CAPTAIN S.K. ANAND, senior surveyor of ships with the Hong Kong Marine Department, gave members a presentation on 'Safer Ships, Cleaner Seas' based on the Donaldson report.
In view of the wide experience of the Branch members present, Captain Anand decided that an open discussion on the two aspects of flag State control and port State control would be the most productive way of forwarding the safety objectives of the Donaldson report. We were all given a copy of his full paper to read at leisure (a copy is also available at NI HQ for members who call in).
The discussion was certainly lively. One particularly pertinent point was made that some of the deficiencies cited by certain port State inspectors had very little to do with the overall safety of ship and crew and more to do with levying a fine and getting a deficiency on record-e.g., finding an out-of-date light list on an otherwise well run bridge. It was felt that inspectors should be looking for rather more meaty deficiencies that threaten the safety of the ship, the crew or the environment. They are not sent on board to act as owners' marine superintendents.
It was also felt that flag States that had no adequate infrastructure for operating a shipping registry should not be allowed to register international shipping. The IMO should set up an independent body to vet flag State registers.
A number of members felt that dialogue and discussion between professionals on shipping matters would produce better results than more regulations.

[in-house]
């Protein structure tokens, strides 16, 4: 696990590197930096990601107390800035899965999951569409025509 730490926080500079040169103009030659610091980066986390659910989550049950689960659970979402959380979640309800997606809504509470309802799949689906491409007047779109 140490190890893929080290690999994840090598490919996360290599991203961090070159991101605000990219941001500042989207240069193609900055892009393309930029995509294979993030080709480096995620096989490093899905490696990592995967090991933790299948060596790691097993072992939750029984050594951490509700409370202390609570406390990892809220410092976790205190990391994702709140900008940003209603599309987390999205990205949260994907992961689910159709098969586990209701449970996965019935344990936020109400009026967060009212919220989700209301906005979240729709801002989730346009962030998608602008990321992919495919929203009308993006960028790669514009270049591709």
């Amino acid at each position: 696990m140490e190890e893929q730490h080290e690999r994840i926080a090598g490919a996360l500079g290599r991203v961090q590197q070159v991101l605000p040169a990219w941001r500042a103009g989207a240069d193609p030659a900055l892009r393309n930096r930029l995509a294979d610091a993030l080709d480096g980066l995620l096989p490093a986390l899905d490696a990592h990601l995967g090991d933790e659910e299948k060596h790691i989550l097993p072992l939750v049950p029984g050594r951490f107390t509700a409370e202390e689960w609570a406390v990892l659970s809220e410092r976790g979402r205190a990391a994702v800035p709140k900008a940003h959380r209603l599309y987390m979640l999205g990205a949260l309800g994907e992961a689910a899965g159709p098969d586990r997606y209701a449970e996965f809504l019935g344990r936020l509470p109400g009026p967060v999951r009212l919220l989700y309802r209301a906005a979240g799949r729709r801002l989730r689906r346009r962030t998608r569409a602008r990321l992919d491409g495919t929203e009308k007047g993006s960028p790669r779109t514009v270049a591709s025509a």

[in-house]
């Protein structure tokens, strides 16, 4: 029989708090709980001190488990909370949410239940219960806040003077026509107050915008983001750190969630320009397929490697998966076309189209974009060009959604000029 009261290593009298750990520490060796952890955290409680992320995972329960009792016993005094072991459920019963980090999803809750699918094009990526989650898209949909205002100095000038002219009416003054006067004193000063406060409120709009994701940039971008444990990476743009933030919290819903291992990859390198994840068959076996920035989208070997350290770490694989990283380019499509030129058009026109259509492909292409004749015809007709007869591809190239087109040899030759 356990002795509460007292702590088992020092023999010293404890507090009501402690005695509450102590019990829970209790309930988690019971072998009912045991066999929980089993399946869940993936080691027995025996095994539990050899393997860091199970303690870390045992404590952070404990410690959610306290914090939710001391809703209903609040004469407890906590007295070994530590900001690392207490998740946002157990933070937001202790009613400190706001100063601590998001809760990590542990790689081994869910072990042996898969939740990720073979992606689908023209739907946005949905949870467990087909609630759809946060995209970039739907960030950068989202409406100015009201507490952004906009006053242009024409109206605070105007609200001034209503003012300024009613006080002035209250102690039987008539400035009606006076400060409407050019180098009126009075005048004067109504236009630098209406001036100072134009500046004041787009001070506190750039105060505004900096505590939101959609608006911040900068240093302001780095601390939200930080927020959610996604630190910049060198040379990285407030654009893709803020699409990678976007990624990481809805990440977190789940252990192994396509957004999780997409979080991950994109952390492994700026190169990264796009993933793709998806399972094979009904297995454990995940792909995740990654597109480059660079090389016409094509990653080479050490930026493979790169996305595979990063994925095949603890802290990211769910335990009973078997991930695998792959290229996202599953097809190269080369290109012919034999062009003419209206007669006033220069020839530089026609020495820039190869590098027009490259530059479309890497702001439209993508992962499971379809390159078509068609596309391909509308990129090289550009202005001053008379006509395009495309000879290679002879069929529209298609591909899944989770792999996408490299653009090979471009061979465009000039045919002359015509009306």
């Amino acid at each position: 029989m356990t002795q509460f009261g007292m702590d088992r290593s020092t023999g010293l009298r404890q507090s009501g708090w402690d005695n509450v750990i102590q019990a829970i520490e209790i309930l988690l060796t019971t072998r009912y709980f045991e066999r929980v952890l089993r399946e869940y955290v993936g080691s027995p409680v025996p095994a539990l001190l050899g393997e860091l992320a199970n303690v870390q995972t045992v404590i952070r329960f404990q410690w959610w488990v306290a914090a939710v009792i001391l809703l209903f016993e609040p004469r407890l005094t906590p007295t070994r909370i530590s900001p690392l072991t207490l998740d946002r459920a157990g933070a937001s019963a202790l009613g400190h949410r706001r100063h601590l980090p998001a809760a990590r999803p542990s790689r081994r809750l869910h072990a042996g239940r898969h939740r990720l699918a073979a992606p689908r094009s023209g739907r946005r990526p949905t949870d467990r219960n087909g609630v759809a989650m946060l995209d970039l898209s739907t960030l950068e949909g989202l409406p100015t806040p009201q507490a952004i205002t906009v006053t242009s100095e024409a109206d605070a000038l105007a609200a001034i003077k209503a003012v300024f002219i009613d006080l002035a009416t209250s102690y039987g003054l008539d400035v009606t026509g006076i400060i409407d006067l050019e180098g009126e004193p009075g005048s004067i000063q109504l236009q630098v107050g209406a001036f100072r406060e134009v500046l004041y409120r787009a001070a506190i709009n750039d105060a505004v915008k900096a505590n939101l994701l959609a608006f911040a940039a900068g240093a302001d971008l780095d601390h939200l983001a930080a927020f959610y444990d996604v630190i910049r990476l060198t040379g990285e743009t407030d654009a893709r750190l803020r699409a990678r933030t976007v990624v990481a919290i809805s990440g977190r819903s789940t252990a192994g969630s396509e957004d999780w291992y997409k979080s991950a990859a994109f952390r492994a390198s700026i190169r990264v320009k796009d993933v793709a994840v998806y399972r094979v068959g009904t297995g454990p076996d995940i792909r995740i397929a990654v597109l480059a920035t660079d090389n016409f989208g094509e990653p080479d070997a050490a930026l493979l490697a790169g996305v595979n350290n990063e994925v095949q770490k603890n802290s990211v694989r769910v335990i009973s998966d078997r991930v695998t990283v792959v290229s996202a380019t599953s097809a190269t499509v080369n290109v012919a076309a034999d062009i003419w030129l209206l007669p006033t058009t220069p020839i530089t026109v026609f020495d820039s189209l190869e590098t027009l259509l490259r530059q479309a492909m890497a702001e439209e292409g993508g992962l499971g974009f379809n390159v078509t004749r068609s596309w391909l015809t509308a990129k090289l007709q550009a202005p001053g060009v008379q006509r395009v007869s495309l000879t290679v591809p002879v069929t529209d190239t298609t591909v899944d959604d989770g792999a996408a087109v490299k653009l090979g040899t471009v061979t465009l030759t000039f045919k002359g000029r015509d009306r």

New Hydrographic Office
NICK EMERSON, PhD, the Hong Kong Government Hydrographer, gave members a very well presented talk and overhead projector show on the new Hydrographic Office and the variety of equipment used for local hydrographic survey work. He was appointed to head the new Hong Kong Hydrographic Office (HO). He ruefully acknowledged that his domain is shrinking fast, as about 60 hectares of the harbour have been filled in since he arrived.
The HO is a section within the Marine Department which, when set up, will survey the waters of HK and produce admiralty style charts to IHO standards. At present all updates to Admiralty charts come from the Marine Department, with input from various other Government Departments. However, changes have taken place so fast that the latest charts are outdated by the time they are printed. None the less, some out of fairway soundings on Admiralty charts of Hong Kong waters date back to leadline surveys of 1901-05.
There are three main professional grades in the office: Marine Officers, normally with class 1 certificates; land surveyors, usually from the Lands Department; cartographers, usually from the Lands Department. There are 14 staff at present, but the plan is for approximately 100 staff in due course.
To enable accurate plotting, it is intended to establish a differential GPS reference station that should give better than 1 metre accuracy over HK territorial waters. Survey boats will be fitted with suitable receivers. The Government may open up the signal for the maritime community so even low cost navigation receivers would have an accuracy of 3-5 metres. One word of caution: the GPS works on the WGS 84 earth model, so all positions plotted on the present charts will have to be shifted 0.09'N and 0. 1 0.15W.
It is planned to build two survey vessels in the near future, a 18-20 metre Swath which has very good stability (a godsend for seasick hydrographers) and a 10-14 metre catamaran tender.
Contributed by Captain Sir William, Codrington, FNI
Seaways February 1995